Are bipolar I and bipolar II treated the same?

Essentially yes, though with one significant exception. The difference between bipolar I and II is the difference between hypomania and mania (mild to moderate mood elevation vs. acute mood elevation). When one has a full manic episode or a manic psychosis, hospitalization is typically required, whereas if one has bipolar II then hospitalization for control of elevated mood is usually not necessary. A second difference reflects the reality that there are more frequent depressive episodes and with longer duration in bipolar II disorder. Thus, sometimes hospitalization for depression in bipolar II may become necessary.
Ronald R. Fieve, MD
Psychiatry

I have been the first in USA in the use of lithium for bipolar illness and my study about the bipolar IIB still gives me the opportunity to write books and articles about it. I see many patients who have a lifetime history of going on and off in medications. Thinking that they are now "well", they stop taking the medications. Then in a few weeks , they call my office asking  to see me again. Bipolar disorder II doesn't go away. For bipolar I hospitalization is a need most of the times. One drug can be the aripiprazole for the treatments of acute manic episodes. It depends on the gravity of the illness but they are both treated with lithium.

www.fieve.com 

Ruth White, MPH
Social Work

Bipolar I disorder presents as episodes of mania and depression that are severe and is treated with mood stabilizers, some antipsychotics for a severe manic episode, benzodiazepenes (aka tranquilizers), anti-depressants and in rare occasions elctroconvulsive therapies, psychotherapy is also used to manage problematic thoughts and behaviors and symptom management strategies also help reduce the onset, frequency and length of symptoms.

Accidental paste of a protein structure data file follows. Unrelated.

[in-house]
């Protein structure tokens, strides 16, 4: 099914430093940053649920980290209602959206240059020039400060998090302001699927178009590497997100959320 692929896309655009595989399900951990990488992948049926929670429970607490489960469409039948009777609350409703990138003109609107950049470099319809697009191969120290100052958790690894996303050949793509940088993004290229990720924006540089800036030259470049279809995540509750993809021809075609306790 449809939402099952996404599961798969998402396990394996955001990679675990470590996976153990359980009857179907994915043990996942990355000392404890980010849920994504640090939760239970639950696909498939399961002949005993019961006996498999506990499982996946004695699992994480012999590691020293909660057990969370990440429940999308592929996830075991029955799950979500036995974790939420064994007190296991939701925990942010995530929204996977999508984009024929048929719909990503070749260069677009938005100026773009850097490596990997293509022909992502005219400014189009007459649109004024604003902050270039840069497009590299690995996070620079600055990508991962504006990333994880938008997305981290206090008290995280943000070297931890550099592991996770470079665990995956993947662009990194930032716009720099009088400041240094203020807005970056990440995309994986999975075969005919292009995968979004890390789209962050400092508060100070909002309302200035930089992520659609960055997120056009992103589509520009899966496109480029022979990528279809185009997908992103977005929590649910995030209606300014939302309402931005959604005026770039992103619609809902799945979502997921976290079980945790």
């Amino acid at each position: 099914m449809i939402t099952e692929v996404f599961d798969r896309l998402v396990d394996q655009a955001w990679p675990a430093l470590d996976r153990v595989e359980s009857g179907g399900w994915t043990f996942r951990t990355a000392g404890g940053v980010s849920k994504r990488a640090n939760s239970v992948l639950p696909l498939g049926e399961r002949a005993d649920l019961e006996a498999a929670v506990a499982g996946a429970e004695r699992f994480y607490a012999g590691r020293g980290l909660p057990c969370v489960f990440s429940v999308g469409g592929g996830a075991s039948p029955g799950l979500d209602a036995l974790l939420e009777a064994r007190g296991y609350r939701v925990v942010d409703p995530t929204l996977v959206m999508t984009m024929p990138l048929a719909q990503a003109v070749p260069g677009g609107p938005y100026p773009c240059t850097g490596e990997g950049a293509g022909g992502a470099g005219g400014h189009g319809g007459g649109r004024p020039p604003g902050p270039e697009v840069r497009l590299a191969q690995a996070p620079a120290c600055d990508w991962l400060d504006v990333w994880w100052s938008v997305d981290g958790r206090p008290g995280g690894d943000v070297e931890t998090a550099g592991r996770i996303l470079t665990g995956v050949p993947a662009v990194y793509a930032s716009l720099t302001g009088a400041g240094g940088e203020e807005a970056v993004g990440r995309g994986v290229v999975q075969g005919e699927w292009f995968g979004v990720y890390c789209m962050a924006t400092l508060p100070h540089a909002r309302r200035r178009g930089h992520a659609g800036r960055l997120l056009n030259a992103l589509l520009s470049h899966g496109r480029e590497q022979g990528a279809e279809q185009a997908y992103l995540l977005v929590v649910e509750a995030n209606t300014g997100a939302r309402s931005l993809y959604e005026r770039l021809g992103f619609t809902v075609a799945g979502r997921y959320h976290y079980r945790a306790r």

Bipolar II disorder is milder with depression alternating cycling with milder forms of hypomania. Though the episodes of mania are not as severe as in Type 1, the treatment is the same.

It should be noted that anti-depressants sometimes trigger manic episodes so this is often avoided and the focus of treatment is in symptom management, mood stabilizers and psychotherapy.

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Important: This content reflects information from various individuals and organizations and may offer alternative or opposing points of view. It should not be used for medical advice, diagnosis or treatment. As always, you should consult with your healthcare provider about your specific health needs.